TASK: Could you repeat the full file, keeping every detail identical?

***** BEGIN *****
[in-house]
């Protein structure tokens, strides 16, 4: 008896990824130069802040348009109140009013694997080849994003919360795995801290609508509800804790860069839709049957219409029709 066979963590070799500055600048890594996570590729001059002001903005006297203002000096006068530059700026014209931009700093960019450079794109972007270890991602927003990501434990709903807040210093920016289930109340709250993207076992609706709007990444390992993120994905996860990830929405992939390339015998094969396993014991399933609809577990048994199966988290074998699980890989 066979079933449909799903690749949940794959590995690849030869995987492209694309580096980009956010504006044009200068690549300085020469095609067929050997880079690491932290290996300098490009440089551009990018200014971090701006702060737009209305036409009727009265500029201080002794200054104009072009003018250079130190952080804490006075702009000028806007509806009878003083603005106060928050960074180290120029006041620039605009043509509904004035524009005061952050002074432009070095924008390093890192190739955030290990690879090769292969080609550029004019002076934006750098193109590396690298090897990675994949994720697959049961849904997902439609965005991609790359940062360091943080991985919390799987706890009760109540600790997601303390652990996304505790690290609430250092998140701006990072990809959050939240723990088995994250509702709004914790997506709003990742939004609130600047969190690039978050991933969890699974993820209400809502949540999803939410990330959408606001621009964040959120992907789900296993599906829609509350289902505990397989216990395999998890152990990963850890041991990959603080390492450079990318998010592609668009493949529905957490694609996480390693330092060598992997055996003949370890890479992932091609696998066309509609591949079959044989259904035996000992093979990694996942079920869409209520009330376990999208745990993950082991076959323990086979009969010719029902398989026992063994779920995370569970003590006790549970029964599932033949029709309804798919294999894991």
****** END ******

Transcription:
[in-house]
């Protein structure tokens, strides 16, 4: 008896990824130069802040348009109140009013694997080849994003919360795995801290609508509800804790860069839709049957219409029709 066979963590070799500055600048890594996570590729001059002001903005006297203002000096006068530059700026014209931009700093960019450079794109972007270890991602927003990501434990709903807040210093920016289930109340709250993207076992609706709007990444390992993120994905996860990830929405992939390339015998094969396993014991399933609809577990048994199966988290074998699980890989 066979079933449909799903690749949940794959590995690849030869995987492209694309580096980009956010504006044009200068690549300085020469095609067929050997880079690491932290290996300098490009440089551009990018200014971090701006702060737009209305036409009727009265500029201080002794200054104009072009003018250079130190952080804490006075702009000028806007509806009878003083603005106060928050960074180290120029006041620039605009043509509904004035524009005061952050002074432009070095924008390093890192190739955030290990690879090769292969080609550029004019002076934006750098193109590396690298090897990675994949994720697959049961849904997902439609965005991609790359940062360091943080991985919390799987706890009760109540600790997601303390652990996304505790690290609430250092998140701006990072990809959050939240723990088995994250509702709004914790997506709003990742939004609130600047969190690039978050991933969890699974993820209400809502949540999803939410990330959408606001621009964040959120992907789900296993599906829609509350289902505990397989216990395999998890152990990963850890041991990959603080390492450079990318998010592609668009493949529905957490694609996480390693330092060598992997055996003949370890890479992932091609696998066309509609591949079959044989259904035996000992093979990694996942079920869409209520009330376990999208745990993950082991076959323990086979009969010719029902398989026992063994779920995370569970003590006790549970029964599932033949029709309804798919294999894991």